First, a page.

claimant is not disabled. See id.
December 2014, Lisa filed for SSI alleging that she was
disabled by degenerative disc and joint disease, chronic back
pain, and arthritis, among other medical conditions. See
Administrative Record ("R.") 15, 67-68, 173-76, ECF
No. 11. Lisa was forty-six years old, or a "younger
person" under the regulations, when she allegedly became
disabled in June 2014. See R. 24, 67; 20 C.F.R. §
416.963(c). Disability Determination Services
("DDS"), the state agency, denied her claim
initially in June 2015, R. 66-79, and upon reconsideration
that September, R. 80-94. In December 2016, Lisa appeared
with a non-attorney representative and testified at an
administrative hearing before ALJ Susan Smith. R. 31-57. A
vocational expert ("VE") also testified at this
hearing. R. 53-56.
Smith issued an unfavorable decision on March 13, 2017. R.
15-26. Lisa had the following "severe impairments: hip
joint dysfunction status post replacement; carpal tunnel
syndrome and tendinitis; degenerative disc disease of the
cervical and lumbar spine; chronic obstructive pulmonary
disease (COPD); and arthritis." R. 17. These impairments
did not meet or medically equal any listed impairment. R. 19.
ALJ Smith then evaluated Lisa's residual functional
capacity ("RFC") and found that she could perform
"sedentary work" with additional restrictions:
[Occasionally climb ramps and stairs, stoop, kneel, and
balance; never crouch and crawl; never climb ladders, ropes,
and scaffolds; should avoid concentrated exposure to hazards
including dangerous moving machinery, uneven terrain, and
unprotected heights; should avoid concentrated exposure to
fumes, odors, dusts, gases, and poor ventilation; and
frequently use hands bilaterally for fingering and handling.
R. 19. The limitation to sedentary work ruled out Lisa's
return to her past jobs as a waitress and certified nursing
assistant. R. 24; see R. 53-54. Finally, based on this RFC
finding and the VE's testimony, ALJ Smith concluded at
step five that Lisa was not disabled because she could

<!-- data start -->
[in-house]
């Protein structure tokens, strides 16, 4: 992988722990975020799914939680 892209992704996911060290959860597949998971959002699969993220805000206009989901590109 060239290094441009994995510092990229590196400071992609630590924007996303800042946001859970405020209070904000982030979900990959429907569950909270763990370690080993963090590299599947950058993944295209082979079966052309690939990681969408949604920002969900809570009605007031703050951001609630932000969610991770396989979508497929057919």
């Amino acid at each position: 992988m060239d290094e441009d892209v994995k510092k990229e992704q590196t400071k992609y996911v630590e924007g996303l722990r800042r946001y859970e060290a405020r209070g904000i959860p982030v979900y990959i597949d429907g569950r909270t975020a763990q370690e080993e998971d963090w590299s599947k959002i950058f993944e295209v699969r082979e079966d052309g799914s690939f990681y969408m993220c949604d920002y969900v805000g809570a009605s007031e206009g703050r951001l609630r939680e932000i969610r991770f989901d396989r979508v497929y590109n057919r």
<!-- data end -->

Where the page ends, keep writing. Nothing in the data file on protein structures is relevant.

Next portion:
perform three sedentary occupations (order clerk; inspector,
sorter, and tester; materials packer and sealer) that offered
a significant number of jobs in the national economy. R. 25;
see R. 54. The Appeals Council denied Lisa's request for
review, R. 1-3, and this appeal followed.
argues that ALJ Smith did not give "good reasons"
for discounting a treating physician's medical opinion
that, because of her severe lumbar and hip pain, Lisa
"cannot lift, bend, stoop," or walk more than one
hundred feet and frequently needs to change positions.
Pl's Br. 5-6 (citing R. 436), ECF No. 15. This opinion
conflicted with ALJ Smith's RFC findings that Lisa could
frequently lift ten pounds, occasionally stoop (i.e., bend at
the waist), and sit for about six hours and stand/walk for
about two hours during a normal eight-hour workday. See R.
19, 23-24, 75-76; 20 C.F.R. § 416.967(a); SSR 96-9p,
1996 WL 374185, at *3, *8. It also bolstered Lisa's
testimony that she must "shift positions to help
alleviate her overall pain," R. 20 (citing R. 48-49,
52), which ALJ Smith did not include in her RFC finding.
claimant's RFC is her "maximum remaining ability to
do sustained work activities in an ordinary work
setting" for eight hours a day, five days a week despite
her medical impairments and symptoms. SSR 96-8p, 1996 WL 374184,
at *2 (July 2, 1996) (emphasis omitted). It is a factual
finding "made by the [ALJ] based on all the relevant
evidence in the case record," Felton-Miller v.
Astrue, 459 Fed.Appx. 226, 230-31 (4th Cir. 2011), and
it should reflect specific, credibly established